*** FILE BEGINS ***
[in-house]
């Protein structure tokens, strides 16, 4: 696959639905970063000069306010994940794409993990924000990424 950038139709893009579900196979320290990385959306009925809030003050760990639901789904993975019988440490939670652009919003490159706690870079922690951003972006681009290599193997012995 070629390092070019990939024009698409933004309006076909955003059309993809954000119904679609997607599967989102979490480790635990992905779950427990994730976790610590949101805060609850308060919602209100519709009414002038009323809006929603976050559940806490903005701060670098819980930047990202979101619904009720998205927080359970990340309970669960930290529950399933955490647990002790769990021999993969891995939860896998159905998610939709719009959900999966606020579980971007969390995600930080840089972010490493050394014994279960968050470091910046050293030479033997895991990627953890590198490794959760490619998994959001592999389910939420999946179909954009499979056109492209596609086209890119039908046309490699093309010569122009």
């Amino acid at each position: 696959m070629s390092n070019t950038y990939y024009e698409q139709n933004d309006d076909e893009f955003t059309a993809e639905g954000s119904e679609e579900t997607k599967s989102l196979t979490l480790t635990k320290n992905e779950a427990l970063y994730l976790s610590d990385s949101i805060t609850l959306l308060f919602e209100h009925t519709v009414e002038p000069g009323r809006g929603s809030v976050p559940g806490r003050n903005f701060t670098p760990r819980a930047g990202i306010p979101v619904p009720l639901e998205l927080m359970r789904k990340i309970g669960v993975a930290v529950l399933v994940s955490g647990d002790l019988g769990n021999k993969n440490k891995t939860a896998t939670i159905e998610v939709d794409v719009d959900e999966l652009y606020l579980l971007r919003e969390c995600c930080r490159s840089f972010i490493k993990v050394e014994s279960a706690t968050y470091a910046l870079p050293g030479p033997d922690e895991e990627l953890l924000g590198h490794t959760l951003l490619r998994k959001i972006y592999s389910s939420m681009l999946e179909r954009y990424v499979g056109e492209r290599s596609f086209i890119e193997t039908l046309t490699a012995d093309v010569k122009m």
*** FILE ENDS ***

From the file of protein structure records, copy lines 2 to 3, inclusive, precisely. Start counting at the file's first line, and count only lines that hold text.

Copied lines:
């Protein structure tokens, strides 16, 4: 696959639905970063000069306010994940794409993990924000990424 950038139709893009579900196979320290990385959306009925809030003050760990639901789904993975019988440490939670652009919003490159706690870079922690951003972006681009290599193997012995 070629390092070019990939024009698409933004309006076909955003059309993809954000119904679609997607599967989102979490480790635990992905779950427990994730976790610590949101805060609850308060919602209100519709009414002038009323809006929603976050559940806490903005701060670098819980930047990202979101619904009720998205927080359970990340309970669960930290529950399933955490647990002790769990021999993969891995939860896998159905998610939709719009959900999966606020579980971007969390995600930080840089972010490493050394014994279960968050470091910046050293030479033997895991990627953890590198490794959760490619998994959001592999389910939420999946179909954009499979056109492209596609086209890119039908046309490699093309010569122009």
């Amino acid at each position: 696959m070629s390092n070019t950038y990939y024009e698409q139709n933004d309006d076909e893009f955003t059309a993809e639905g954000s119904e679609e579900t997607k599967s989102l196979t979490l480790t635990k320290n992905e779950a427990l970063y994730l976790s610590d990385s949101i805060t609850l959306l308060f919602e209100h009925t519709v009414e002038p000069g009323r809006g929603s809030v976050p559940g806490r003050n903005f701060t670098p760990r819980a930047g990202i306010p979101v619904p009720l639901e998205l927080m359970r789904k990340i309970g669960v993975a930290v529950l399933v994940s955490g647990d002790l019988g769990n021999k993969n440490k891995t939860a896998t939670i159905e998610v939709d794409v719009d959900e999966l652009y606020l579980l971007r919003e969390c995600c930080r490159s840089f972010i490493k993990v050394e014994s279960a706690t968050y470091a910046l870079p050293g030479p033997d922690e895991e990627l953890l924000g590198h490794t959760l951003l490619r998994k959001i972006y592999s389910s939420m681009l999946e179909r954009y990424v499979g056109e492209r290599s596609f086209i890119e193997t039908l046309t490699a012995d093309v010569k122009m």